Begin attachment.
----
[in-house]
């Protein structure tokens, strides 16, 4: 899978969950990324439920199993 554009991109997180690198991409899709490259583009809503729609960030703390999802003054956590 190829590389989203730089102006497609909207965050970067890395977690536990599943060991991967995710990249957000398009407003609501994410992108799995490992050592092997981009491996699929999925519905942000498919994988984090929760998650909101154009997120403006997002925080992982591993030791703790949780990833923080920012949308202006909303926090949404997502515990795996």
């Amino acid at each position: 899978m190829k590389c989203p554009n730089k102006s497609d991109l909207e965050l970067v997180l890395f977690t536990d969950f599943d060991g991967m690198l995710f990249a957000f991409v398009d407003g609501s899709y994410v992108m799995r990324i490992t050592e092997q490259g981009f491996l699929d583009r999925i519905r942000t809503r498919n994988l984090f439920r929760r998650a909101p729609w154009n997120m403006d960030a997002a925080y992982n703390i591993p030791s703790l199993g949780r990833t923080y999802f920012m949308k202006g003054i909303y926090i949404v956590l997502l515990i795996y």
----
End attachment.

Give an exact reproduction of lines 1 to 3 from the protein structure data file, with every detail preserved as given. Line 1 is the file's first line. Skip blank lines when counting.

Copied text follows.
[in-house]
């Protein structure tokens, strides 16, 4: 899978969950990324439920199993 554009991109997180690198991409899709490259583009809503729609960030703390999802003054956590 190829590389989203730089102006497609909207965050970067890395977690536990599943060991991967995710990249957000398009407003609501994410992108799995490992050592092997981009491996699929999925519905942000498919994988984090929760998650909101154009997120403006997002925080992982591993030791703790949780990833923080920012949308202006909303926090949404997502515990795996």
């Amino acid at each position: 899978m190829k590389c989203p554009n730089k102006s497609d991109l909207e965050l970067v997180l890395f977690t536990d969950f599943d060991g991967m690198l995710f990249a957000f991409v398009d407003g609501s899709y994410v992108m799995r990324i490992t050592e092997q490259g981009f491996l699929d583009r999925i519905r942000t809503r498919n994988l984090f439920r929760r998650a909101p729609w154009n997120m403006d960030a997002a925080y992982n703390i591993p030791s703790l199993g949780r990833t923080y999802f920012m949308k202006g003054i909303y926090i949404v956590l997502l515990i795996y």